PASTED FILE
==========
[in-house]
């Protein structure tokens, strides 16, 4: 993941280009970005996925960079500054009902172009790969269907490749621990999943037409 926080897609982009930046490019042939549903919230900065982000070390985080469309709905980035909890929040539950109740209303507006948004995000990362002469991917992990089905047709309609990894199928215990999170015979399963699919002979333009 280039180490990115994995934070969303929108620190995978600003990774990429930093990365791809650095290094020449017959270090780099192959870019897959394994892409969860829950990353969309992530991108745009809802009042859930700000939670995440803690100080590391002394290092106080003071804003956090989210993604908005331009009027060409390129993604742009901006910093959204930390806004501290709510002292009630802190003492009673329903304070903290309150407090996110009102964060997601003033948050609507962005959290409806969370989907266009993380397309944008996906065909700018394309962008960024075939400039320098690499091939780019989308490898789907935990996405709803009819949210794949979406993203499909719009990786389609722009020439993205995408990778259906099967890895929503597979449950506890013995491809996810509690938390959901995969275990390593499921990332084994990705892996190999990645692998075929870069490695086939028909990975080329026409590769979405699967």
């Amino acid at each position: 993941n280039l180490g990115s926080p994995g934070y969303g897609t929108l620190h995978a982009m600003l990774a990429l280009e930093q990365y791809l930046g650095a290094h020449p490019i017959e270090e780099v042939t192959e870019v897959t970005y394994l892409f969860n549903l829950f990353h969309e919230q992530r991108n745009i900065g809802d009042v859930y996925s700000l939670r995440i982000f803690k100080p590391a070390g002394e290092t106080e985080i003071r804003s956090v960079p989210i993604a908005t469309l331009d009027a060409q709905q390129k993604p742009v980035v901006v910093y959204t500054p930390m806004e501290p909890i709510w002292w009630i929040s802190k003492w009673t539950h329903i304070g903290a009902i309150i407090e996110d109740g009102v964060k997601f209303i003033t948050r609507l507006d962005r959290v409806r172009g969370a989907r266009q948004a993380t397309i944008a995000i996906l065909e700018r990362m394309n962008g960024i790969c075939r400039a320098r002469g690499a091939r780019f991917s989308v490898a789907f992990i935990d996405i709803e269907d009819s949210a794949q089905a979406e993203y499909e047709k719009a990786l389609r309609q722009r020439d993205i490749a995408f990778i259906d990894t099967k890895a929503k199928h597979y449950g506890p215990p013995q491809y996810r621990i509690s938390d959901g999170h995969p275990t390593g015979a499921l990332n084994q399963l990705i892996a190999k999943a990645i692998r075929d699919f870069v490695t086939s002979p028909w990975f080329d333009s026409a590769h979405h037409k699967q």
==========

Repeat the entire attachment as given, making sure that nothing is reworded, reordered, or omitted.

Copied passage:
[in-house]
């Protein structure tokens, strides 16, 4: 993941280009970005996925960079500054009902172009790969269907490749621990999943037409 926080897609982009930046490019042939549903919230900065982000070390985080469309709905980035909890929040539950109740209303507006948004995000990362002469991917992990089905047709309609990894199928215990999170015979399963699919002979333009 280039180490990115994995934070969303929108620190995978600003990774990429930093990365791809650095290094020449017959270090780099192959870019897959394994892409969860829950990353969309992530991108745009809802009042859930700000939670995440803690100080590391002394290092106080003071804003956090989210993604908005331009009027060409390129993604742009901006910093959204930390806004501290709510002292009630802190003492009673329903304070903290309150407090996110009102964060997601003033948050609507962005959290409806969370989907266009993380397309944008996906065909700018394309962008960024075939400039320098690499091939780019989308490898789907935990996405709803009819949210794949979406993203499909719009990786389609722009020439993205995408990778259906099967890895929503597979449950506890013995491809996810509690938390959901995969275990390593499921990332084994990705892996190999990645692998075929870069490695086939028909990975080329026409590769979405699967």
């Amino acid at each position: 993941n280039l180490g990115s926080p994995g934070y969303g897609t929108l620190h995978a982009m600003l990774a990429l280009e930093q990365y791809l930046g650095a290094h020449p490019i017959e270090e780099v042939t192959e870019v897959t970005y394994l892409f969860n549903l829950f990353h969309e919230q992530r991108n745009i900065g809802d009042v859930y996925s700000l939670r995440i982000f803690k100080p590391a070390g002394e290092t106080e985080i003071r804003s956090v960079p989210i993604a908005t469309l331009d009027a060409q709905q390129k993604p742009v980035v901006v910093y959204t500054p930390m806004e501290p909890i709510w002292w009630i929040s802190k003492w009673t539950h329903i304070g903290a009902i309150i407090e996110d109740g009102v964060k997601f209303i003033t948050r609507l507006d962005r959290v409806r172009g969370a989907r266009q948004a993380t397309i944008a995000i996906l065909e700018r990362m394309n962008g960024i790969c075939r400039a320098r002469g690499a091939r780019f991917s989308v490898a789907f992990i935990d996405i709803e269907d009819s949210a794949q089905a979406e993203y499909e047709k719009a990786l389609r309609q722009r020439d993205i490749a995408f990778i259906d990894t099967k890895a929503k199928h597979y449950g506890p215990p013995q491809y996810r621990i509690s938390d959901g999170h995969p275990t390593g015979a499921l990332n084994q399963l990705i892996a190999k999943a990645i692998r075929d699919f870069v490695t086939s002979p028909w990975f080329d333009s026409a590769h979405h037409k699967q």